John Mayer long ago established his know-how at using catchy pop songs, robust vocals, blues-tinted guitar soloing, good looks and a friendly vibe to excite big crowds. He handily connects with listeners whether leading his own bands — dating back more than two decades — or serving as a not-so-secret weapon with the ex-Grateful Dead players in Dead & Company.
And now, like very few major concert artists, Mayer has notched another impressive achievement: The 45-year-old singer, songwriter and six-string slinger is going it entirely alone, handily captivating tens of thousands of fans at large arenas around the country.
He achieved just such a feat on Monday night at Ball Arena in Denver, in front of a crowd of about 20,000 fans, many of whom appeared to know every word to nearly every song he played during the two-hour set.
Mayer, accompanying himself on various guitars and piano, is playing without a net, so to speak: He doesn’t have to worry about maintaining tight arrangements with other musicians, or sticking to the same group of well-rehearsed tunes night after night.
Instead, he pulled out some favorite covers — Bruce Springsteen’s “I’m On Fire”; the Grateful Dead’s “Ripple,” on double-neck acoustic; and Tom Petty’s “Free Fallin’,” as a closer — and some seldom-performed songs, like “Walt Grace’s Submarine Test, January 1967,” played on his National Resonator 12-string guitar.
He also offered a test run (reportedly the second time, after Minneapolis) of a song probably called “In the Neighborhood,” a terrific, evocative tune with the lyrics “I’m back in town/And I think I’m here for good.” It’s an appealing story-song piece with something of a Springsteen-esque vibe — think “My Hometown.”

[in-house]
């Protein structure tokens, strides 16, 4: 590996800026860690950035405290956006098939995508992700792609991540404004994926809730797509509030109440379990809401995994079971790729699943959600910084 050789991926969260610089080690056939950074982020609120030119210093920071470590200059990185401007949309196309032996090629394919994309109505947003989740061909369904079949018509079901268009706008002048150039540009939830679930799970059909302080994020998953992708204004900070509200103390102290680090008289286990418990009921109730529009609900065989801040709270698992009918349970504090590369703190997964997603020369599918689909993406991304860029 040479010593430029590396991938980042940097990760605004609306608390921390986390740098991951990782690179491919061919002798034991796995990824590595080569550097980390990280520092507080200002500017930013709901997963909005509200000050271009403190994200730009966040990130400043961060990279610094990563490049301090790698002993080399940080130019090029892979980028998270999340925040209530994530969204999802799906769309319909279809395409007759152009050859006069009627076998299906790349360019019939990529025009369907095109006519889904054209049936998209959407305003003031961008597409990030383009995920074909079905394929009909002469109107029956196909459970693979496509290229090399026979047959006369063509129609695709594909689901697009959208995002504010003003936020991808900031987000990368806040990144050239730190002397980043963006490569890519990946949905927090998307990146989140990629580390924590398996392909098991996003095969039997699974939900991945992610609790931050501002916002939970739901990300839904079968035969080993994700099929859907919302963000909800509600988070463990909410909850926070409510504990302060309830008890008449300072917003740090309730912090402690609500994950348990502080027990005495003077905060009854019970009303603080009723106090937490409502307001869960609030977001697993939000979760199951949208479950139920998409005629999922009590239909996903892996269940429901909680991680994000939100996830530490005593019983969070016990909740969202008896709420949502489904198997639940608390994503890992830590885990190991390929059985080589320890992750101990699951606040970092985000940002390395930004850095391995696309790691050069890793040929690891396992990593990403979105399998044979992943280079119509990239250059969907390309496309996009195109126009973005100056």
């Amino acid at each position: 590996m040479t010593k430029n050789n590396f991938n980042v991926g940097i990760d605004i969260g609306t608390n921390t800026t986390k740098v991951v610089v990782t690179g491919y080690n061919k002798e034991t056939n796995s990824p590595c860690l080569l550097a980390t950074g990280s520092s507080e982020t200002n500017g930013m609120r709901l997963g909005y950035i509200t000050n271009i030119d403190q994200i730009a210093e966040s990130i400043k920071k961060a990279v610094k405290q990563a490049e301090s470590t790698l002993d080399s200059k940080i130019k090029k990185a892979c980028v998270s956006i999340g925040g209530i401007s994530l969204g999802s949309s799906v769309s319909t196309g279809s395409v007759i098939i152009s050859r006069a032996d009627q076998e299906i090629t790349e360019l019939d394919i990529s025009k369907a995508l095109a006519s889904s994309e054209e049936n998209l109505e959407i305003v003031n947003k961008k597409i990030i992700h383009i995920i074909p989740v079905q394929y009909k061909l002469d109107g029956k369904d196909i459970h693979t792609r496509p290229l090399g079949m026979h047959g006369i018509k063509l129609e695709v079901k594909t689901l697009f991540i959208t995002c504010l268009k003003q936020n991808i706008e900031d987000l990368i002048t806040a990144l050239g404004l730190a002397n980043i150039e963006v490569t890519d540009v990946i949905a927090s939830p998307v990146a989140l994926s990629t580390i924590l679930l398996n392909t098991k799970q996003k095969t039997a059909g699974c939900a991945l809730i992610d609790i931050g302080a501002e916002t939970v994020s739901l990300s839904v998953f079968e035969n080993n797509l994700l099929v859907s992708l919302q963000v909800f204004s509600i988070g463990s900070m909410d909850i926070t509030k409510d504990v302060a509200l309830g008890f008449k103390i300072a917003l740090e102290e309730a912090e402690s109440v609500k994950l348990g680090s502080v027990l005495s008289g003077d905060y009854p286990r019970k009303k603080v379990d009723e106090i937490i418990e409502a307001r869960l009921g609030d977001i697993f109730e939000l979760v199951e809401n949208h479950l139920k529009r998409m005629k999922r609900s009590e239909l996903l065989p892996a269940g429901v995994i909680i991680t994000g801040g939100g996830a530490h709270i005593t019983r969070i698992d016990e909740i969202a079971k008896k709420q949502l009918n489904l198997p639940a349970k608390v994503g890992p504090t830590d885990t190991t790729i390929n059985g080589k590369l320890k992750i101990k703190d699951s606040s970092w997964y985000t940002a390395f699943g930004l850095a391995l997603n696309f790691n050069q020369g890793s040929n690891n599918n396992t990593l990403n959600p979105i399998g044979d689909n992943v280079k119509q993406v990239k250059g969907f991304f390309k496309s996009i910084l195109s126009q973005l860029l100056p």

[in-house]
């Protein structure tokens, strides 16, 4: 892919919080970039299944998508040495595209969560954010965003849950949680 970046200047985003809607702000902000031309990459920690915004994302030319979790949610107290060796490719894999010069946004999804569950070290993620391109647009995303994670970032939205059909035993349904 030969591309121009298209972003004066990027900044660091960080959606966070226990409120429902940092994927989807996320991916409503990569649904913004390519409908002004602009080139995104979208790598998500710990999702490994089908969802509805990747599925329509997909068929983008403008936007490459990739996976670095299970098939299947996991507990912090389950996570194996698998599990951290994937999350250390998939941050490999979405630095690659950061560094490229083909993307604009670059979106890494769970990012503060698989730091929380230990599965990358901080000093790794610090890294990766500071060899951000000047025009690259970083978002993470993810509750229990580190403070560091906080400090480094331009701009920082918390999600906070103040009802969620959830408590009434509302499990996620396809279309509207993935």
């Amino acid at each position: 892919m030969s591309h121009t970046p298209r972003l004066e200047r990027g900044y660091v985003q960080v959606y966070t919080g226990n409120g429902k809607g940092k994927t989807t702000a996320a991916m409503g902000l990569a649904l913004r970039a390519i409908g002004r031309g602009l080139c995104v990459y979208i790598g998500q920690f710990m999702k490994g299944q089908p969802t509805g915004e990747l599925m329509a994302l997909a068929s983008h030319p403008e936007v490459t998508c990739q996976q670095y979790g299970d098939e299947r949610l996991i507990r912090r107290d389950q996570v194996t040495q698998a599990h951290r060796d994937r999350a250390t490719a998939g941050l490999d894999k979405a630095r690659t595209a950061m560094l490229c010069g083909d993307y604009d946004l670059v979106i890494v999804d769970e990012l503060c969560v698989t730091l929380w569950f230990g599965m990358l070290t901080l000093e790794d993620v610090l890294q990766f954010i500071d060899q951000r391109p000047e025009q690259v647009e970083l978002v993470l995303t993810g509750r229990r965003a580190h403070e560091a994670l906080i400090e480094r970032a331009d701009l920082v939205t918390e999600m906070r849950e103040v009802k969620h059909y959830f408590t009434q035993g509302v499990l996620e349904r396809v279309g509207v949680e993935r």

The first portion of the show, on which Mayer mostly stuck to acoustic guitar, occasionally playing harmonica, opened with “Slow Dancing in a Burning Room” and continued with “Heartbreak Warfare,” “XO,” “Half of My Heart,” “Neon,” “3×5,” “Good Love is On the Way,” “The Age of Worry,” the jaunty “Who Says” and “In Your Atmosphere.”
“I’m a rudimentary pianist,” the frequently self-effacing Mayer said before using simple but effective block chords to support “New Light,” “You’re Gonna Live Forever in Me” and “I Will Be Found (Lost at Sea),” during which he ripped electric guitar over live-recorded piano chords,” and “Changing.”
Back on acoustic guitar, he turned to “Stop This Train,” “In the Blood,” the crowd-pleasing “Your Body is a Wonderland” and “Shouldn’t Matter But It Does,” then switching to double-neck acoustic for “If I Ever Get Around to Living” and “Edge of Desire”; for that last one, he played a six-string solo over two bars of live-recorded 12-string chords.
And the encore brought “Born and Raised” and the Petty cover.
“I can’t retrace how I got here,” Mayer sang on the former song. His show, which included video clips of his younger self, circa 2002 and 2005, might be thought of as an attempt to rewind and review — to provide a retrospective of musical and personal highways and byways that he has traveled since making his debut with 2001’s “Room for Squares” album.
It’s been a long, not-so-strange trip by an artist likely to have plenty of creative fuel left in the tank.
Next up: More solo shows, and a summer trek on Dead & Company’s final tour, including a May 6 stop at Jazz Fest in New Orleans. He comes to my neck of the country — Tampa — on Oct. 13.
— PHILIP BOOTH, a musician and critic based in Tampa, writes for Jazziz, Relix and JazzTimes magazines, and the Substack newsletter Screen Time With Philip Booth. His byline has also appeared in The Washington Post, Billboard, Variety, Tampa Bay Times/St. Petersburg Times, Salon.com, Rolling Stone and many other publications. He was the pop music critic for The Tampa Tribune. Contact him directly at email@example.com.